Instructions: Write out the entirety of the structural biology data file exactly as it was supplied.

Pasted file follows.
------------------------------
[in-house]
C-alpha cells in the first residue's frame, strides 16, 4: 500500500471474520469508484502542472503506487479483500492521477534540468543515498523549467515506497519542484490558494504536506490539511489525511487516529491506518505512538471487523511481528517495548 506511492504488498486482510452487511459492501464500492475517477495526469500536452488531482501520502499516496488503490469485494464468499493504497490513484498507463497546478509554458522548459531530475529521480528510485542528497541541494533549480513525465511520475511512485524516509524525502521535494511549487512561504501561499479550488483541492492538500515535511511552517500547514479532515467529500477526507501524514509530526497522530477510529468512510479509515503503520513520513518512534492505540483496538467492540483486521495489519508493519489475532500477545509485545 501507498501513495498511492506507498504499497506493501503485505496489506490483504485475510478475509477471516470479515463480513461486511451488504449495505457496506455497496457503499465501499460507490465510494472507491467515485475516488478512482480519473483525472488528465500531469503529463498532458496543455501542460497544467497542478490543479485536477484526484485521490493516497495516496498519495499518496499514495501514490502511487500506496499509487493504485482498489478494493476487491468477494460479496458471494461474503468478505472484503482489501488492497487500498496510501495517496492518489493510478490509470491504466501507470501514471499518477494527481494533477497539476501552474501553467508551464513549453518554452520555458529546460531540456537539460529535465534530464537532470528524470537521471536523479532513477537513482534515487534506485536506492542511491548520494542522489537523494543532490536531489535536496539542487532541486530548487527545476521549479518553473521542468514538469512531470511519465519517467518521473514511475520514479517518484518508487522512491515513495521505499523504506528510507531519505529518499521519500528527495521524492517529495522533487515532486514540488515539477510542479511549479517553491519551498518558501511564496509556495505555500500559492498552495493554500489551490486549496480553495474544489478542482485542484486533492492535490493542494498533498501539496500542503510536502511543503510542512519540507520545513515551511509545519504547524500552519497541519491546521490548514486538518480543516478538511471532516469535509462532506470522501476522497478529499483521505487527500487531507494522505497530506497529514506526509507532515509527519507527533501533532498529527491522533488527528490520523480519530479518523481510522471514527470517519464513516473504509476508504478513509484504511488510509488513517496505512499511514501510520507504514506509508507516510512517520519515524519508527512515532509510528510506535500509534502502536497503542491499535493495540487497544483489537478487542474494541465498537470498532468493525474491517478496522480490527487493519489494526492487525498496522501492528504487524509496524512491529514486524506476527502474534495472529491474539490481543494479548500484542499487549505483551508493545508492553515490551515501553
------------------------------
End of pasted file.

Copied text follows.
[in-house]
C-alpha cells in the first residue's frame, strides 16, 4: 500500500471474520469508484502542472503506487479483500492521477534540468543515498523549467515506497519542484490558494504536506490539511489525511487516529491506518505512538471487523511481528517495548 506511492504488498486482510452487511459492501464500492475517477495526469500536452488531482501520502499516496488503490469485494464468499493504497490513484498507463497546478509554458522548459531530475529521480528510485542528497541541494533549480513525465511520475511512485524516509524525502521535494511549487512561504501561499479550488483541492492538500515535511511552517500547514479532515467529500477526507501524514509530526497522530477510529468512510479509515503503520513520513518512534492505540483496538467492540483486521495489519508493519489475532500477545509485545 501507498501513495498511492506507498504499497506493501503485505496489506490483504485475510478475509477471516470479515463480513461486511451488504449495505457496506455497496457503499465501499460507490465510494472507491467515485475516488478512482480519473483525472488528465500531469503529463498532458496543455501542460497544467497542478490543479485536477484526484485521490493516497495516496498519495499518496499514495501514490502511487500506496499509487493504485482498489478494493476487491468477494460479496458471494461474503468478505472484503482489501488492497487500498496510501495517496492518489493510478490509470491504466501507470501514471499518477494527481494533477497539476501552474501553467508551464513549453518554452520555458529546460531540456537539460529535465534530464537532470528524470537521471536523479532513477537513482534515487534506485536506492542511491548520494542522489537523494543532490536531489535536496539542487532541486530548487527545476521549479518553473521542468514538469512531470511519465519517467518521473514511475520514479517518484518508487522512491515513495521505499523504506528510507531519505529518499521519500528527495521524492517529495522533487515532486514540488515539477510542479511549479517553491519551498518558501511564496509556495505555500500559492498552495493554500489551490486549496480553495474544489478542482485542484486533492492535490493542494498533498501539496500542503510536502511543503510542512519540507520545513515551511509545519504547524500552519497541519491546521490548514486538518480543516478538511471532516469535509462532506470522501476522497478529499483521505487527500487531507494522505497530506497529514506526509507532515509527519507527533501533532498529527491522533488527528490520523480519530479518523481510522471514527470517519464513516473504509476508504478513509484504511488510509488513517496505512499511514501510520507504514506509508507516510512517520519515524519508527512515532509510528510506535500509534502502536497503542491499535493495540487497544483489537478487542474494541465498537470498532468493525474491517478496522480490527487493519489494526492487525498496522501492528504487524509496524512491529514486524506476527502474534495472529491474539490481543494479548500484542499487549505483551508493545508492553515490551515501553